The Many Greens of the Rice Fields – Bali, Indonesia
It’s back-breaking work, planting rice, but Balinese farmers still have a smile for visitors.
Rice is absolutely central to Balinese society.
In Bahasa Indonesia, the lingua franca in Bali, nasi, the word for rice, also means “meal”. But in Bali, rice is so much more than that: the whole process of growing and harvesting rice is at the very core of the island’s religion and culture.
Since around 900 CE, the Balinese have followed a system of rice irrigation called subak, which arises from the Balinese Hindu philosophical concept of Tri Hita Karana. Tri Hita Karana, which translates as “three causes to prosperity” or “three causes of well-being”, seeks to promote harmony among people, harmony with nature and the environment, and harmony with God. Subak is “a complex cooperative irrigation system which incorporates traditional ecologically-sustainable land management under the authority of the priests in the water temples”, a system so unique that it was UNESCO-listed in 2012 for it’s cultural importance.
Rice cultivation in Bali happens in a continuous cycle, with neighbouring fields often at different stages of maturity. Balinese farmers always plant new fields before harvesting all the ripened ones (see: A Ride through the Rice Fields). The Balinese are the most prolific rice growers in the Indonesian archipelago; this, and their community-based egalitarian farming practices and equal distribution of resources, has allowed them to spend time in artistic and cultural pursuits.
Any time of day or year, you will find rice in the fields, and people tending it.
My husband and I were walking on a main road towards Ubud on a January afternoon when a Balinese man approached us and offered to take us for a walk through the rice terraces. This is the sort of thing that happens in Bali: strangers will offer to take tourists places, and it is usually ok …
Impossibly Green: New Rice
Around the hills of Ubud, houses and boutique hotels border the rice terraces.
Green and Yellow : Starting to Ripen
Every rice paddy is at a different stage of growth.
A Giant Wood Spider (Nephila Maculata/Nephila Pilipes)
Nephila comes from the Ancient Greek for “fond of spinning”: a tribute to the the lovely, delicate webs that golden silk orb-weavers make.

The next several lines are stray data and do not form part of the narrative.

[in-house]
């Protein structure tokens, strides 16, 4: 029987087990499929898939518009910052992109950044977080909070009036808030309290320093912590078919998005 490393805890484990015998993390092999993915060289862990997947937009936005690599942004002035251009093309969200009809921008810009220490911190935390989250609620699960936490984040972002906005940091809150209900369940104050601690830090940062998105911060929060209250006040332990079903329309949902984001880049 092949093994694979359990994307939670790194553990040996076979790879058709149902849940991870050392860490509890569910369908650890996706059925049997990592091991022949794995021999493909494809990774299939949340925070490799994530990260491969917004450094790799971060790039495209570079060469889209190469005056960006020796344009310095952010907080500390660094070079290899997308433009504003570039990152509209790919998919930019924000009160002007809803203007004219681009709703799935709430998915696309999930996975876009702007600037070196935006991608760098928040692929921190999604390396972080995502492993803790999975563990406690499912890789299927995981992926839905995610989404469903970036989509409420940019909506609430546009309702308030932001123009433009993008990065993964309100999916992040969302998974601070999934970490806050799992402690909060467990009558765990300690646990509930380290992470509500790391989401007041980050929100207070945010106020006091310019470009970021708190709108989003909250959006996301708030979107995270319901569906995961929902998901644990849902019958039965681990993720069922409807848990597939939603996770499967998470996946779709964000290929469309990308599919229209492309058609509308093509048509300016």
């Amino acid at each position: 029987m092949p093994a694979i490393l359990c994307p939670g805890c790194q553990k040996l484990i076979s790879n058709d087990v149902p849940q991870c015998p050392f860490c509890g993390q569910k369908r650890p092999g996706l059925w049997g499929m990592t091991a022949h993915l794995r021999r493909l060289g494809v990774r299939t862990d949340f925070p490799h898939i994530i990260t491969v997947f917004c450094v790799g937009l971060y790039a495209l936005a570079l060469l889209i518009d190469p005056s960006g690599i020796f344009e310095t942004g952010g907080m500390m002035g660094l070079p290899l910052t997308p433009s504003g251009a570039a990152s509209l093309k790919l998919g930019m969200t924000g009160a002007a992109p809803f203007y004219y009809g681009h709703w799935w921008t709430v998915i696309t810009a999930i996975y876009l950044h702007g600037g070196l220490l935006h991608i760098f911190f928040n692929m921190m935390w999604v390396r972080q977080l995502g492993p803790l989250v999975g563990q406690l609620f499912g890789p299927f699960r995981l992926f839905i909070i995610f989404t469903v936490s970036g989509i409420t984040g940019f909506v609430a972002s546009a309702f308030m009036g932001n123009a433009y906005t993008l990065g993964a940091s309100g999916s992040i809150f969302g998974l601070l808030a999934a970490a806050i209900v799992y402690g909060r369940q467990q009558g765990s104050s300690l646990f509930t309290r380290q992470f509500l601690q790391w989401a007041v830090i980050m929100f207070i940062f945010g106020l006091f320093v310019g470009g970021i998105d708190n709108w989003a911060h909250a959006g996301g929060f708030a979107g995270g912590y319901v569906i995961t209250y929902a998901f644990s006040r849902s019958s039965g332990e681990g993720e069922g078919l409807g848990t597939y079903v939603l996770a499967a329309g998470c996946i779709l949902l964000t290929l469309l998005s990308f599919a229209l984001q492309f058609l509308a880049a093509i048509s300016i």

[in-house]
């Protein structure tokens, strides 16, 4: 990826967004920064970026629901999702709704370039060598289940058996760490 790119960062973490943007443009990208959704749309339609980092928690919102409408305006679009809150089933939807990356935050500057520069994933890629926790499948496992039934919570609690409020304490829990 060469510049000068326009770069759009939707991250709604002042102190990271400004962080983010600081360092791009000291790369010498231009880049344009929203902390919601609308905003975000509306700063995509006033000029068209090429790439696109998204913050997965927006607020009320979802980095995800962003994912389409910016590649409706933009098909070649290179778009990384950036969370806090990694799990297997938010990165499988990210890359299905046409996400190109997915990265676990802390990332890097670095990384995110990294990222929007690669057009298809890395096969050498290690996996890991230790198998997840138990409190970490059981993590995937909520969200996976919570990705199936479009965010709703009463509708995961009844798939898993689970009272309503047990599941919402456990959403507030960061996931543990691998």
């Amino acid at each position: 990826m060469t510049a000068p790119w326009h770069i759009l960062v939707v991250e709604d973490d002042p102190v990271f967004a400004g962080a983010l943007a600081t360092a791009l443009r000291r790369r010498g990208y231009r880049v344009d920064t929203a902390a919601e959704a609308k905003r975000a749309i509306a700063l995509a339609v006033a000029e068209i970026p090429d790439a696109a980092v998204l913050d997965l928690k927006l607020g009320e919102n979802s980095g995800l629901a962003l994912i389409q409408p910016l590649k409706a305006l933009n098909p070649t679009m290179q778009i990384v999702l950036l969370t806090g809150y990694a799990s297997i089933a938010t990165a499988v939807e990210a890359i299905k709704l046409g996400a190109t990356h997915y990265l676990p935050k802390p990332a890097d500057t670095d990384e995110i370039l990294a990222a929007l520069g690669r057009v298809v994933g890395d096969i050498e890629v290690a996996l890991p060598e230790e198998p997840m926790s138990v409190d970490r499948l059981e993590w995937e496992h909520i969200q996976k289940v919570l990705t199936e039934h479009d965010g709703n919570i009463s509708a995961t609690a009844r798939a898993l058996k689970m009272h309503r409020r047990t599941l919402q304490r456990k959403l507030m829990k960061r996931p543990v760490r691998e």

Working the Fields
Rice planting, transplanting, and harvesting is time-consuming work. Men do the planting and transplanting, while women do the harvesting.
We know that our impromptu guide – Nyomen – was a third-born child. By Balinese convention, children are given one of four main names according to their birth order. The “I” in front of his name indicates male gender (females often have “Ni” as a prefix) When they are older, children get a personal name, but these names are not so commonly used.
Rice fields – or sawah – are flooded at regular intervals to soften the ground for planting and to nurture the new growth. The controlled flooding uses water diverted from streams and man-made water channels.
Ducks in the Rice Field
After the harvest, ducks are allowed into the sawah. They clear the fallow fields of eels, bugs, left-over grains of rice, and emerging weeds.
Working the Rice Fields
Ducks in the Rice Terraces
As well as cleaning the fallow paddies, ducks fertilise them as they are herded through.
Rice is seeded in small fenced off areas, where it stays until the seedlings sprout and grow.
Reflections in the Rice Fields
When rice seedlings are big enough, they are transplanted by hand into a flooded rice paddy. This happens with remarkable speed and precision, resulting in neatly spaced rows.
Shrine in the Rice
Shrines to Sri, the Rice Goddess, are dotted around the rice paddies.
From the Water Up
Ducks in the Rice
Although the demands of tourism have resulted in new development, including guest houses amid the sawah, the fields around Ubud still feature a lot of traditional farm buildings.
As we picked our way carefully between the paddies, I could hear the most incredible noise. Some kind of old farm machinery? I asked Nyoman. He laughed, and took us up a small rise to a shed, where the up-and-coming crop of ducks were quacking a right racket!
Grassy hillocks separate the different layers of rice fields. They make for slippery walking!
Sheds in the Rice Paddies
Even though houses sit on the edges of the rice fields, shelters or sheds are shattered around.
Little Spice Finch – Lonchura Punctulata
Commonly known as nutmeg finch, scaly-breasted munia, or spotted munia, tiny little finch hop all over the ripening rice.
Giant Wood Spider (Nephila Maculata/Nephila Pilipes)
A healthy environment is host to a range of species; wood spiders are non-aggressive members of the golden orb-web spider genus.
After a long walk through the peaceful greens, we came back out onto a bustling main street near Ubud, just as our new friend I Nyomen had promised.
The Indonesian government has tried to further increase rice production: by introducing new varieties, by deregulating the subak irrigation system and ignoring the rest periods and irrigation schedules, and by promoting artificial pesticides and fertilisers.
Unfortunately, these more aggressive agricultural practices – and the demand for land for tourism – have put a unique system, one that has prospered for over a thousand years, under threat. I can’t help but wonder how much longer those fields, in their countless shades of green, will last.
I only hope the Balinese can protect their beautiful terraces and sustainable farming practices – for the benefit of all of us!
‘Till next time.